When the Ravens entered their bye week at 4-5, a number of fans were despondent. But another group looked at the realities of the Ravens' schedule coming out of the bye (including the Week 11 date with a Brett Hundley-lead Packers team that already went into the books as a 23-0 win) and the lack of quality AFC playoff contenders and felt good about the team's postseason chances.
That group begat a third group of fans -- a group I'm not sure I've ever met before this moment. The third group is the group that genuinely believes the Ravens will make the playoffs this season ... and it terrifies them.
"I'm in a weird spot with the Ravens because if they win football games, I think it's worse for the team long-term."
Those were the words of Glenn Clark Radio listener "Ron in Owings Mills, Md.," when he called into the show Nov. 20. They spoke to this phenomenon. Ron isn't alone. There are a number of Ravens fans who are terrified of the consequences of the Ravens making the postseason. And their fear is justified.
To understand this unique situation, you have to be able to take a broader look at where the team/franchise sits.
Yes, the Ravens' playoff chances look very good right now. They're 5-5 with only two particularly decent opponents remaining on the schedule (the Steelers on the road, the Lions at home). It would be unfathomable for them to lose more than a couple of games the rest of the season, considering the rest of the quarterbacks they're scheduled to face are the Houston Texans' Tom Savage, Indianapolis Colts' Jacoby Brissett, Cleveland Browns' Deshone Kizer and Cincinnati Bengals' Andy Dalton.
There's a very real possibility the Ravens could make the postseason at 9-7 having gone through a season where the best quarterback they beat was … Dalton. It's arguably the most likely scenario at this point.
So fans are presented with this conundrum. Would they want to see a team that doesn't truly appear to be worthy of making the playoffs end up getting there simply because the rest of the conference was mediocre and its opponents suffered crippling quarterback injuries? Would they believe the Ravens had any actual opportunity to win a playoff game against a quality opponent? And if the Ravens end up making the postseason, will the front office view that as an accomplishment worthy of making no significant change this offseason and instead rolling the same group of players, coaches and front office personnel out there with the same philosophical strategy next season?
You see why this is a weird feeling for some Ravens fans?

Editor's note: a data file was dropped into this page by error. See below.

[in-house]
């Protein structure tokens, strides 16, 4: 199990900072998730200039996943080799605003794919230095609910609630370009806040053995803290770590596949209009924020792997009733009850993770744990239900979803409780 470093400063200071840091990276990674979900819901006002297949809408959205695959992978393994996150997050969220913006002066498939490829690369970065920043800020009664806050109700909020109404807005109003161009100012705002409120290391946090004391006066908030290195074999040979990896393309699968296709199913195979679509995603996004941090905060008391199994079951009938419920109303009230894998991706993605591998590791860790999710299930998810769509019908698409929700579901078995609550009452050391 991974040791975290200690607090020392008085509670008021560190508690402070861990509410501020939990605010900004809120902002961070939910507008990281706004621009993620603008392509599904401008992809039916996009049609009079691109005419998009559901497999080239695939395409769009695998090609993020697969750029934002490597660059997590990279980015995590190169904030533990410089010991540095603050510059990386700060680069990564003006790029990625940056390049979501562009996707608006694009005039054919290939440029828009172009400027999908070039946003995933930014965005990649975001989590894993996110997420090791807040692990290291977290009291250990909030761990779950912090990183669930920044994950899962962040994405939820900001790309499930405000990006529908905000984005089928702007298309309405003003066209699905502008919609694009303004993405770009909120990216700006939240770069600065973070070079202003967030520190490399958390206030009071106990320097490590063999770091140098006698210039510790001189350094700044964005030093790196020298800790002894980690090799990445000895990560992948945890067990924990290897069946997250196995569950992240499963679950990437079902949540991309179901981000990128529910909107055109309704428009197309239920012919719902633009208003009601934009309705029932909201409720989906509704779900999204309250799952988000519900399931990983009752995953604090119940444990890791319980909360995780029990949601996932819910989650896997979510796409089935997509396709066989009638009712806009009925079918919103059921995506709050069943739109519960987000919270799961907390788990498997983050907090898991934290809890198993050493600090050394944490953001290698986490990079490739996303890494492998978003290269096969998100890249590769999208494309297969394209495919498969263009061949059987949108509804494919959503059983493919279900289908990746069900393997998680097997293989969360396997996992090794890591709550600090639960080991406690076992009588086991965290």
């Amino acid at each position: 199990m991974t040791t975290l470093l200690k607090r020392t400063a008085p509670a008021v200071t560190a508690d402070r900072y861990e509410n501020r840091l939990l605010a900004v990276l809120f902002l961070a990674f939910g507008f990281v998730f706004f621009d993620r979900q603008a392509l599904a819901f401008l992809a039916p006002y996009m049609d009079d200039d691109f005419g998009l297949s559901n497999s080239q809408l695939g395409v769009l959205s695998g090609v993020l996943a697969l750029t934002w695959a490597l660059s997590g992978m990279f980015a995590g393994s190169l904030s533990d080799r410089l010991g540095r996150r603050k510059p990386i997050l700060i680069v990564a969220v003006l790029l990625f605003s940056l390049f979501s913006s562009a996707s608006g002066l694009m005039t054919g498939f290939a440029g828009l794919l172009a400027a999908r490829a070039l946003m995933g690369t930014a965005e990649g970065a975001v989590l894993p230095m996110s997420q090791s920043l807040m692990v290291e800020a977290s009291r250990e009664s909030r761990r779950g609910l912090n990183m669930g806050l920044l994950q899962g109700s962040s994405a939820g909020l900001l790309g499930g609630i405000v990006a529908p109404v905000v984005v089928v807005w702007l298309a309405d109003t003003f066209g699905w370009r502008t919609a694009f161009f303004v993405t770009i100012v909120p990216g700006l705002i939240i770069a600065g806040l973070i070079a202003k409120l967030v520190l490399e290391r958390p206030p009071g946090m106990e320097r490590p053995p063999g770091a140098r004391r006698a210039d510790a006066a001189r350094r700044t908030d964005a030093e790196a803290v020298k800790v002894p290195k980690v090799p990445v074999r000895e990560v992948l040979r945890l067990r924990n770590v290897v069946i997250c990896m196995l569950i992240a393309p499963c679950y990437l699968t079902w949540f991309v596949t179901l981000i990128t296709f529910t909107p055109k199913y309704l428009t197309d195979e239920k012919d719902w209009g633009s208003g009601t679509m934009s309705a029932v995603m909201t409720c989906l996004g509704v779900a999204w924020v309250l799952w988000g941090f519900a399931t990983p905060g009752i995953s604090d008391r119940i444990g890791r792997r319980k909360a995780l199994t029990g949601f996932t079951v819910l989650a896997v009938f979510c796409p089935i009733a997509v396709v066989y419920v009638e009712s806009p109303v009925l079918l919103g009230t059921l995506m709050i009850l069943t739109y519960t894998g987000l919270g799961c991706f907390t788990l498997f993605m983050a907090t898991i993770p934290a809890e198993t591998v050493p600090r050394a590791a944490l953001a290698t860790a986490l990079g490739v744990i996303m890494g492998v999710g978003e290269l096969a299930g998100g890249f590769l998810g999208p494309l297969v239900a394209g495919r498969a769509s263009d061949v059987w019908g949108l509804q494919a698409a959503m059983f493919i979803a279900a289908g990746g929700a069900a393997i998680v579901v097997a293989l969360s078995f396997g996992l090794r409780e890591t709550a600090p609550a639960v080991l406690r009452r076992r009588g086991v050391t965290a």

There's no guarantee the Ravens making the playoffs means they wouldn't fire offensive coordinator Marty Mornhinweg, head coach John Harbaugh, general manager Ozzie Newsome or overhaul their offense. There's also no guarantee that if they miss the postseason they actually will make any of those drastic changes. But not every fan in this group is looking for a total overhaul of the organization. For many of them, just an acknowledgement from the franchise that things aren't working and a commitment to improving offensively would be enough.
It's a fascinating situation.
Should the Ravens manage to go into Pittsburgh in a few weeks and dominate a Steelers offense that is still very good at home, it would probably change a number of these fans' minds. Part of the issue is total disbelief that the team is capable of beating the best teams during the postseason. A win against quarterback Ben Roethlisberger at Heinz Field would go a long way to squashing that. Unfortunately, that's the only game left on the schedule that can really make anyone feel differently about the Ravens in a positive way.
Which brings us back to the very real possibility that a mediocre team with mediocre talent could make the playoffs, get eliminated quickly and yet end up doing everything the same way next year.
Is that an acceptable outcome? Is that truly what's best for the franchise?
As a columnist, I feel an obligation to answer my own questions here. But the answer is ... I'm not sure. I know I'm definitely not rooting against the Ravens the rest of the season. I want to see linebacker Matt Judon look like a potential stud pass rusher against a quarterback who actually has any amount of pocket awareness (i.e. not Brett Hundley). I want receiver Breshad Perriman to end up back on the field and looking ... competent? Decent? Good? Competent is fine. I want tight end Maxx Williams to do ... something. Anything. Anything at all.
I want the Ravens to continue developing talent and building toward winning a Super Bowl. But I have some fear that a playoff run in 2017 could end up making a potential Super Bowl run in 2019 less likely because the result proved to be fool's gold.
So, yeah, I'm a little afraid of a potential playoff appearance from this team. But hopefully its performance throughout the next few weeks makes that fear dissipate.
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